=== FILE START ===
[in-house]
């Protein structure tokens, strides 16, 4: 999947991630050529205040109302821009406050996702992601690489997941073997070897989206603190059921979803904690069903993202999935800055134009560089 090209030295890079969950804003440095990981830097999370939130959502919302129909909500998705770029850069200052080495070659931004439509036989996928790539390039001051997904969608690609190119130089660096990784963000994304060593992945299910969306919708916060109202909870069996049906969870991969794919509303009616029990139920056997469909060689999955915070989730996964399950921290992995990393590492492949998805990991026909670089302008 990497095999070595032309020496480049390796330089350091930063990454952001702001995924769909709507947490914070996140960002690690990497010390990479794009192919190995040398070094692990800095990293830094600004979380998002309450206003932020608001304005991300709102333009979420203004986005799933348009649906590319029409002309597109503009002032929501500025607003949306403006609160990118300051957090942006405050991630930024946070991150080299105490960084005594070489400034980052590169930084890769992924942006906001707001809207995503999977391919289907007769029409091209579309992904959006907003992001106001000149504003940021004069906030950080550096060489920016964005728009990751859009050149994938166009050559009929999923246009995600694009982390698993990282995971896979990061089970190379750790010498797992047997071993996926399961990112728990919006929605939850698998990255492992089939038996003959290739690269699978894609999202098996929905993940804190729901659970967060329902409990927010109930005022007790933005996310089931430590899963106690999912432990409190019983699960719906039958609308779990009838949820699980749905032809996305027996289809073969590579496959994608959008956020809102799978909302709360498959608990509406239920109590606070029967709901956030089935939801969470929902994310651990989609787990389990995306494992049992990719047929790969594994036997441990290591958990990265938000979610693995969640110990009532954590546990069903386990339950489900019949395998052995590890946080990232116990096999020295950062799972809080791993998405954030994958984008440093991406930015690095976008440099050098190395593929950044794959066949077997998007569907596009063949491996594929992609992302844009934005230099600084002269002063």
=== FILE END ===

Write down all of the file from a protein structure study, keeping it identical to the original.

[in-house]
């Protein structure tokens, strides 16, 4: 999947991630050529205040109302821009406050996702992601690489997941073997070897989206603190059921979803904690069903993202999935800055134009560089 090209030295890079969950804003440095990981830097999370939130959502919302129909909500998705770029850069200052080495070659931004439509036989996928790539390039001051997904969608690609190119130089660096990784963000994304060593992945299910969306919708916060109202909870069996049906969870991969794919509303009616029990139920056997469909060689999955915070989730996964399950921290992995990393590492492949998805990991026909670089302008 990497095999070595032309020496480049390796330089350091930063990454952001702001995924769909709507947490914070996140960002690690990497010390990479794009192919190995040398070094692990800095990293830094600004979380998002309450206003932020608001304005991300709102333009979420203004986005799933348009649906590319029409002309597109503009002032929501500025607003949306403006609160990118300051957090942006405050991630930024946070991150080299105490960084005594070489400034980052590169930084890769992924942006906001707001809207995503999977391919289907007769029409091209579309992904959006907003992001106001000149504003940021004069906030950080550096060489920016964005728009990751859009050149994938166009050559009929999923246009995600694009982390698993990282995971896979990061089970190379750790010498797992047997071993996926399961990112728990919006929605939850698998990255492992089939038996003959290739690269699978894609999202098996929905993940804190729901659970967060329902409990927010109930005022007790933005996310089931430590899963106690999912432990409190019983699960719906039958609308779990009838949820699980749905032809996305027996289809073969590579496959994608959008956020809102799978909302709360498959608990509406239920109590606070029967709901956030089935939801969470929902994310651990989609787990389990995306494992049992990719047929790969594994036997441990290591958990990265938000979610693995969640110990009532954590546990069903386990339950489900019949395998052995590890946080990232116990096999020295950062799972809080791993998405954030994958984008440093991406930015690095976008440099050098190395593929950044794959066949077997998007569907596009063949491996594929992609992302844009934005230099600084002269002063």